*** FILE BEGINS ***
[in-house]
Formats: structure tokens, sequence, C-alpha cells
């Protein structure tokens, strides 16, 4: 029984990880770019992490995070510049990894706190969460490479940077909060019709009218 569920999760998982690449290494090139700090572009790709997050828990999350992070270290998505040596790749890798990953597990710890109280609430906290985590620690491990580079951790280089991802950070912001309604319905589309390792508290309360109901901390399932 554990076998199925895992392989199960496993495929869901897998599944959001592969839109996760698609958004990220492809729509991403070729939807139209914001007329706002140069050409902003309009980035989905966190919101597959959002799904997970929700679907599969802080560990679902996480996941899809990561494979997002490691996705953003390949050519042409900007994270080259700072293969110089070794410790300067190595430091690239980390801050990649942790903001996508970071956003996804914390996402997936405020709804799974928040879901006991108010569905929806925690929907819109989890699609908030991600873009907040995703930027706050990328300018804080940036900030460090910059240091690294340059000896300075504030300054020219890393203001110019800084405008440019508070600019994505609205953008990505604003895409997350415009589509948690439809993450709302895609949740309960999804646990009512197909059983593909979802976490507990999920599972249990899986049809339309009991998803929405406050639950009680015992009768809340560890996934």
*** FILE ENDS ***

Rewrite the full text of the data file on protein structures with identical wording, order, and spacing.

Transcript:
[in-house]
Formats: structure tokens, sequence, C-alpha cells
């Protein structure tokens, strides 16, 4: 029984990880770019992490995070510049990894706190969460490479940077909060019709009218 569920999760998982690449290494090139700090572009790709997050828990999350992070270290998505040596790749890798990953597990710890109280609430906290985590620690491990580079951790280089991802950070912001309604319905589309390792508290309360109901901390399932 554990076998199925895992392989199960496993495929869901897998599944959001592969839109996760698609958004990220492809729509991403070729939807139209914001007329706002140069050409902003309009980035989905966190919101597959959002799904997970929700679907599969802080560990679902996480996941899809990561494979997002490691996705953003390949050519042409900007994270080259700072293969110089070794410790300067190595430091690239980390801050990649942790903001996508970071956003996804914390996402997936405020709804799974928040879901006991108010569905929806925690929907819109989890699609908030991600873009907040995703930027706050990328300018804080940036900030460090910059240091690294340059000896300075504030300054020219890393203001110019800084405008440019508070600019994505609205953008990505604003895409997350415009589509948690439809993450709302895609949740309960999804646990009512197909059983593909979802976490507990999920599972249990899986049809339309009991998803929405406050639950009680015992009768809340560890996934």